Are You Directing A Personal Documentary?
You want your personal documentary to have universal appeal so you can attract funders and large audiences. Click the play button below to learn how to frame your personal story for a wide audience.
Note: This video e-course is available for immediate online viewing. Out of respect for the environment, we create web-based courses rather than the physical DVD pictured here.
“By picking up a camera I found a way to survive the life I was enduring. I used the camera as a weapon, a shield, and a way to illuminate how I was feeling.”
— Jonathan Couette, director of Tarnation
When the filmmaker’s canvas is small (your life!), you have to work especially hard to convince the audience that your personal issue is not your sole concern. In this insightful two-part video e-course, UC Berkeley editing instructor Karen Everett explains how to keep your audience on the edge of their seats rather than rolling their eyes.
Featuring case-studies from award-winning personal documentaries, “Directing Personal Documentaries With Universal Appeal” reveals dozens of specific strategies that will show you how to:
- Exercise emotional restraint (My Architect, First Person Plural)
- Contrive a quest (Supersize Me, King Corn, This Film Will Not be Rated)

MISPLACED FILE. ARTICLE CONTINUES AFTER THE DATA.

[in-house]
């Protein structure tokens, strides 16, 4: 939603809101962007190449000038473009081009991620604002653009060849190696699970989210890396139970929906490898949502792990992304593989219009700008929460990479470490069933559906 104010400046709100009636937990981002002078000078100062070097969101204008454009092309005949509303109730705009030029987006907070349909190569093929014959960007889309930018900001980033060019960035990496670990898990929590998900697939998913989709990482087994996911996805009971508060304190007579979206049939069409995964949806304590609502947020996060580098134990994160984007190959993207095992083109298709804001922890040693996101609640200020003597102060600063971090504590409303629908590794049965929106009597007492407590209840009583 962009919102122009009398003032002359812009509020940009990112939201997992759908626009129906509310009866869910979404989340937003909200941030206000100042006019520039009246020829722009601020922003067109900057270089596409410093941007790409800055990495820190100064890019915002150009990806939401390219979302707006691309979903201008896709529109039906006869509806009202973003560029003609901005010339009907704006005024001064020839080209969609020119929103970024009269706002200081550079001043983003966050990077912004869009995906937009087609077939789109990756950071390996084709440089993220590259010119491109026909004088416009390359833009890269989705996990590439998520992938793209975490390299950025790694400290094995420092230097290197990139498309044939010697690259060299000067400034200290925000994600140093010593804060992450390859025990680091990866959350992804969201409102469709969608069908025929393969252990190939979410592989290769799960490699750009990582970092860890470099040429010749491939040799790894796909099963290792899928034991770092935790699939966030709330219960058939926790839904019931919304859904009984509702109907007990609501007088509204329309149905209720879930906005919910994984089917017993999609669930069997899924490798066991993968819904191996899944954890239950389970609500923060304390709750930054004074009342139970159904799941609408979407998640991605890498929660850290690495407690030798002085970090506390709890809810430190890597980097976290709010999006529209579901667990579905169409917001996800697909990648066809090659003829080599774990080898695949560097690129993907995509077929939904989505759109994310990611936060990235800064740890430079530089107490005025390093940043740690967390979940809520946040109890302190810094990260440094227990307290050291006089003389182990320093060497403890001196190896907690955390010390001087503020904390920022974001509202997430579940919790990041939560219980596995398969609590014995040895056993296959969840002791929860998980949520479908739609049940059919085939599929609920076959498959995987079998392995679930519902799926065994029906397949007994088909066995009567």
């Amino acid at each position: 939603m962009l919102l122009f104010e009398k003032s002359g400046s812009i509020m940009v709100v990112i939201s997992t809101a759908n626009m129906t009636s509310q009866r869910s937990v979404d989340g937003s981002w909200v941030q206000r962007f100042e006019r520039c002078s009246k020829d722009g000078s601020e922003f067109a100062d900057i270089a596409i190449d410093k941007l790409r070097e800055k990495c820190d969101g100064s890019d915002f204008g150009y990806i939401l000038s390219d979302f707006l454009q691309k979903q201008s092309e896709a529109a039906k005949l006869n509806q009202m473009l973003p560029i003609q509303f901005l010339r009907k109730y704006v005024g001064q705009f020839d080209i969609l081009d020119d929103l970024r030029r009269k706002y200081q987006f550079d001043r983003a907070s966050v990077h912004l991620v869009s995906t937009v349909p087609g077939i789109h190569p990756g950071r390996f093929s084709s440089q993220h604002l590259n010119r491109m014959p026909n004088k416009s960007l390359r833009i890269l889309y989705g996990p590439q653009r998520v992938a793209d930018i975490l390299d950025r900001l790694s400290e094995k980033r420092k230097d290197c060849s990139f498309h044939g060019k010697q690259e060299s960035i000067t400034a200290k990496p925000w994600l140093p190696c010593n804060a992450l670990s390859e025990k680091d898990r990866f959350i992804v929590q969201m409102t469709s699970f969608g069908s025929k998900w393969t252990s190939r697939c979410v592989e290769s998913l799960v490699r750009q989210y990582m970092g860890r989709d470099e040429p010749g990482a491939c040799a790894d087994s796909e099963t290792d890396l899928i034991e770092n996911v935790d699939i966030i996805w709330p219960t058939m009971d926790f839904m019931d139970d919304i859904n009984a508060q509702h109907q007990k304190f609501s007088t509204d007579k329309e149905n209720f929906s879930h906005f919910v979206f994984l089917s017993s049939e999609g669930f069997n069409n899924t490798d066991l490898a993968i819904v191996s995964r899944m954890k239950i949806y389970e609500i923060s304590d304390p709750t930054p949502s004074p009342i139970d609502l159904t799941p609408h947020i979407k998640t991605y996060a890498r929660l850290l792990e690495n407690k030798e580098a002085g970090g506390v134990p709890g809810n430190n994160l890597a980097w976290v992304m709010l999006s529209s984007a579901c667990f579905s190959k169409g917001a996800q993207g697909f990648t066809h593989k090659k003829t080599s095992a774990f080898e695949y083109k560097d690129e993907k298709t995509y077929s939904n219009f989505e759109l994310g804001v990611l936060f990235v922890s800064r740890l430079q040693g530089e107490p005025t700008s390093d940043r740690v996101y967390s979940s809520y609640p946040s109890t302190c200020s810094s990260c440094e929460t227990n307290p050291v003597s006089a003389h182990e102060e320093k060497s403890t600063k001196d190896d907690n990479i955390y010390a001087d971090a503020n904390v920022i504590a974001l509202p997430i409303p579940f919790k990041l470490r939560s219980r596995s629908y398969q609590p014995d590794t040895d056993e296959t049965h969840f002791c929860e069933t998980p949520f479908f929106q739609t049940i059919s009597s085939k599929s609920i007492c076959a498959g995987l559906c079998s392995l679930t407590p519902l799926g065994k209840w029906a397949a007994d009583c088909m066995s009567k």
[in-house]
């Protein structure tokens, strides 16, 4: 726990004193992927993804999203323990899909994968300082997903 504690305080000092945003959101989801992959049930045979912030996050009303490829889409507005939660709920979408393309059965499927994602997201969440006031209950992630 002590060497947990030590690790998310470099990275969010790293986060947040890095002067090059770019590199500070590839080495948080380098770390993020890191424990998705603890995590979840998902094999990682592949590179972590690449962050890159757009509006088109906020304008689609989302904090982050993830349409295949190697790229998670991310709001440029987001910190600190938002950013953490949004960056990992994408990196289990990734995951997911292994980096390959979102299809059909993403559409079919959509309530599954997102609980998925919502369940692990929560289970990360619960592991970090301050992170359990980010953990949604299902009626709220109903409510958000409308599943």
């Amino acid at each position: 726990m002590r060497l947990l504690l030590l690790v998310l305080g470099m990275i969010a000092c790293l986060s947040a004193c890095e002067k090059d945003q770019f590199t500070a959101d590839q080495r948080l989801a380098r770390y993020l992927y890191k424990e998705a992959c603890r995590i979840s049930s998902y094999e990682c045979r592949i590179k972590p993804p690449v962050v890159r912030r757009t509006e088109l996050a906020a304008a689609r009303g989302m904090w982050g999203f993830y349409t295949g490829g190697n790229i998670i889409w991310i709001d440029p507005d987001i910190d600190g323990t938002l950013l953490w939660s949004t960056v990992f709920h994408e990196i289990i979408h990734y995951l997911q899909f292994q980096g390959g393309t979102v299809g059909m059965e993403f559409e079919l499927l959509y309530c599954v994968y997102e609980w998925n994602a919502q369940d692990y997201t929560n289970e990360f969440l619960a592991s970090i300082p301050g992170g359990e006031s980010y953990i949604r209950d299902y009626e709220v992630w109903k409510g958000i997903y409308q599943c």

- Use the camera as an instigator, not a weapon, when filming friends, relatives, and associates (Tarnation)
- Find a wider context with reporting, statistics, historical facts, interviews, experts (Supersize Me, William Kunstler: Disturbing the Universe, Hip Hop: Beyond Beats and Rhymes)
- Court audience empathy with a personal tragedy (Tongues Untied, My Sexy Crazy Cancer, Silverlake Life)
- Suffer being the “fall guy” (Sherman’s March)
- Use self-deprecating humor (Bowling for Columbine, Complaints of a Dutiful Daughter)
- Employ animation to convey inner states such as dreams, hallucinations, memory (Waltz With Brashir)
- Match a style of narration best suited to your project: direct camera address, voiceover from interviews, written and recorded narration (Fields of Fuel, The Devil Never Sleeps, Fahrenheit 9/11)
- Reveal family secrets in a way that heals rather than inflames the past (Tell Them Who Your Are, My Father the Genius)
“When filmmakers use the self-authorial voice… in the ‘I’ form…that immediately brings with it a stigma of self-indulgence. There’s something strange about that.”
— Robb Moss, Harvard Film Professor
Click here to purchase “Directing Personal Documentaries With Universal Appeal” for $37.97, and avoid the stigma of self-indulgence: